Also, do a quick review of the templates based on recent events or national news. If you do this quarterly, or even twice a year, you will find changes that need to be made.
2. Add key stakeholders
Do your local fire and police chiefs need to be on your system? peers from adjoining jurisdictions? counterparts at nearby institutions? I would say yes, but that is for you to decide. Call them up, or talk to them at your next meeting. It has been my experience that very few of us in the public safety or public information world want less information, in a less timely manner. Add key stakeholders to your system.
3. Create a “how-to” sheet for your system
Imagine you are at a conference, and the other regular message initiators are on vacation, or otherwise unavailable. Can an alert still be issued? I would hope so, but what steps have you taken that would allow someone, appropriately delegated, to send a message in your absence?
In a trusted location, like a dispatch center, one could easily write down the instructions (like a how-to sheet) and place it into a binder with other similar sheets. However, sometimes this is not possible. One solution I have seen is to place the how-to sheet with login information and the policy or plan for the system’s use into an envelope, sealing it, and letting others know in your absence to open the envelope and launch an alert. Super low-tech, yes, but should work for 95% of the situations out there. Upon your return, retrieve the still sealed envelope for use next time. Better yet, train more trusted people to use the system. Seconds count when lives are at risk.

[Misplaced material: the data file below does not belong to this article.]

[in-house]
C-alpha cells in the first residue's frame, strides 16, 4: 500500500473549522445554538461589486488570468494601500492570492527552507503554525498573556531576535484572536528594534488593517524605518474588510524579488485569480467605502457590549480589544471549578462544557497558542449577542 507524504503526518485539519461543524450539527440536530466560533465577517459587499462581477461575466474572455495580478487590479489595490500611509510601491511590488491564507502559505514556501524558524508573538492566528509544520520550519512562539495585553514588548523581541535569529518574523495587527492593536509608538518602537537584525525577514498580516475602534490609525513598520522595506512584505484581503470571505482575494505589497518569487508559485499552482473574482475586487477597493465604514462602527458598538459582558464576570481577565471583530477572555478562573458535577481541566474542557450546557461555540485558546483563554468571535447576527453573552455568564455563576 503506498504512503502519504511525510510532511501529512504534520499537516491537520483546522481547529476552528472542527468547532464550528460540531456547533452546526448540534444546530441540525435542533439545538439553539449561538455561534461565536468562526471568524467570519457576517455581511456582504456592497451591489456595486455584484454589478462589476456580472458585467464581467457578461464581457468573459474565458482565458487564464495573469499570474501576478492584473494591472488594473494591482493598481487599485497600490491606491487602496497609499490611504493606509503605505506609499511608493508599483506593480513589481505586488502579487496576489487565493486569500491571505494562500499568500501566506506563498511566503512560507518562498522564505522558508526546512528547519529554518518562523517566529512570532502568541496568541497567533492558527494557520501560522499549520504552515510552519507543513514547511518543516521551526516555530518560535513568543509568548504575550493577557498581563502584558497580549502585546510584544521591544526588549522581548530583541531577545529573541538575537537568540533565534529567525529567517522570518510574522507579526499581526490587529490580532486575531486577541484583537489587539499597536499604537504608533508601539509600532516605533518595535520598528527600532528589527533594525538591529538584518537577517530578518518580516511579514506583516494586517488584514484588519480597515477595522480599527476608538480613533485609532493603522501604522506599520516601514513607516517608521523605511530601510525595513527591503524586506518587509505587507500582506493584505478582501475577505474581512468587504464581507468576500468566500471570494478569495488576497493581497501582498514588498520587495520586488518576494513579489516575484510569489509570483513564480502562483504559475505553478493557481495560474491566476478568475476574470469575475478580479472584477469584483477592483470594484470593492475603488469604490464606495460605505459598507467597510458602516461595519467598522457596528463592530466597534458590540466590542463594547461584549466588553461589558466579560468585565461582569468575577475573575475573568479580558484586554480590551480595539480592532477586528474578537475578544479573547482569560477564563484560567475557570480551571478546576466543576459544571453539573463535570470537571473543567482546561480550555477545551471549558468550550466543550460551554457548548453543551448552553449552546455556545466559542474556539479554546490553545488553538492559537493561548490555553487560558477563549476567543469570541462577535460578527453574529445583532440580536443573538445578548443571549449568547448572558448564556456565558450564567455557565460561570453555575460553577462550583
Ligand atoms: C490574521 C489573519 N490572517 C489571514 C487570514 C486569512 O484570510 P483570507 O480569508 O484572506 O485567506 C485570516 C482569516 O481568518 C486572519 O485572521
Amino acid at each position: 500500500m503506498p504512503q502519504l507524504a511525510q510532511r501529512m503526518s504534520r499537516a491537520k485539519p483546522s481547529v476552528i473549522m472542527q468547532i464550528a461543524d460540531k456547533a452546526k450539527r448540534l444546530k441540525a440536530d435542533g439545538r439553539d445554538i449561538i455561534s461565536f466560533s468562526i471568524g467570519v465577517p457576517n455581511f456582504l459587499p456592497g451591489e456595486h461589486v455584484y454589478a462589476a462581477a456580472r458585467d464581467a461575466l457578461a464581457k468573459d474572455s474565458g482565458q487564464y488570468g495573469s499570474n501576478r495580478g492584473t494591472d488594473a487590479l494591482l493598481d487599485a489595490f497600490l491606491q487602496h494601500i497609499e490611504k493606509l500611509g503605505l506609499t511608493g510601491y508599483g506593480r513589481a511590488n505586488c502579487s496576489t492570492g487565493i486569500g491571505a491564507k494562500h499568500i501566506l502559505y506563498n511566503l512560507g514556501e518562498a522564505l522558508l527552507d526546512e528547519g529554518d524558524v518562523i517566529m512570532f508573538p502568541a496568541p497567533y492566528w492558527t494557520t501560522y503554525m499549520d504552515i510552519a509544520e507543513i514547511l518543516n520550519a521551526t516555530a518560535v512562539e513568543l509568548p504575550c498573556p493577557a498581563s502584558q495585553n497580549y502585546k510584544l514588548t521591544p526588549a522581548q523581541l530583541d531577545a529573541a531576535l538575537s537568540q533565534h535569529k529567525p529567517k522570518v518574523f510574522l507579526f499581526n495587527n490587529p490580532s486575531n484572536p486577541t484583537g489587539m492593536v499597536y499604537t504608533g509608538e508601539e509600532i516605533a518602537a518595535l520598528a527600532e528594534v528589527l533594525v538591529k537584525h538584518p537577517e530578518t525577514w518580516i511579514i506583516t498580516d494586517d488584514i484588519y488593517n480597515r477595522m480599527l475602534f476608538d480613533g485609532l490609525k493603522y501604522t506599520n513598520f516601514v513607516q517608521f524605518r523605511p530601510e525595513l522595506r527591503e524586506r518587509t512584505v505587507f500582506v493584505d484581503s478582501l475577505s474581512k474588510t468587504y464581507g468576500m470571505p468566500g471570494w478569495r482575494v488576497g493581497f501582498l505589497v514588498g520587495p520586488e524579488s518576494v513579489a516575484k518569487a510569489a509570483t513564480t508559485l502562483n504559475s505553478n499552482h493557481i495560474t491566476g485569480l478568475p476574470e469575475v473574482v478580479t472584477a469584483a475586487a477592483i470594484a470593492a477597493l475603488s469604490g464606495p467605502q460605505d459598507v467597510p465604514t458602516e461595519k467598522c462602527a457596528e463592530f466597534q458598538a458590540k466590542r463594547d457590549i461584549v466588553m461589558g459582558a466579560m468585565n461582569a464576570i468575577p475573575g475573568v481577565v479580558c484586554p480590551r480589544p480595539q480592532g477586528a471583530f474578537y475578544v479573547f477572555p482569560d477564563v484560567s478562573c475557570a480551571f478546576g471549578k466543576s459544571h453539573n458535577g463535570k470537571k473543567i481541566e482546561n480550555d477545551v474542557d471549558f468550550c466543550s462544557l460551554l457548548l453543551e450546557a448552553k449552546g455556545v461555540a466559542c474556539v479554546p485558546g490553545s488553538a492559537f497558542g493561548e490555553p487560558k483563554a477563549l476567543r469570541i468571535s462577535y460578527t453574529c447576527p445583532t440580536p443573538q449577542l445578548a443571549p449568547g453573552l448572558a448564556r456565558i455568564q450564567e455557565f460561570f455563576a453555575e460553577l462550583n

Marc Burdiss CEM, MEP, M.Ed has over 15 years experience in Emergency Management & Exercise Design. He is Director of the Northern Arizona University Office of Emergency Management and President of Preparedness Solutions, Inc, a company that specializes in disaster exercises and emergency management consulting. www.marcburdiss.com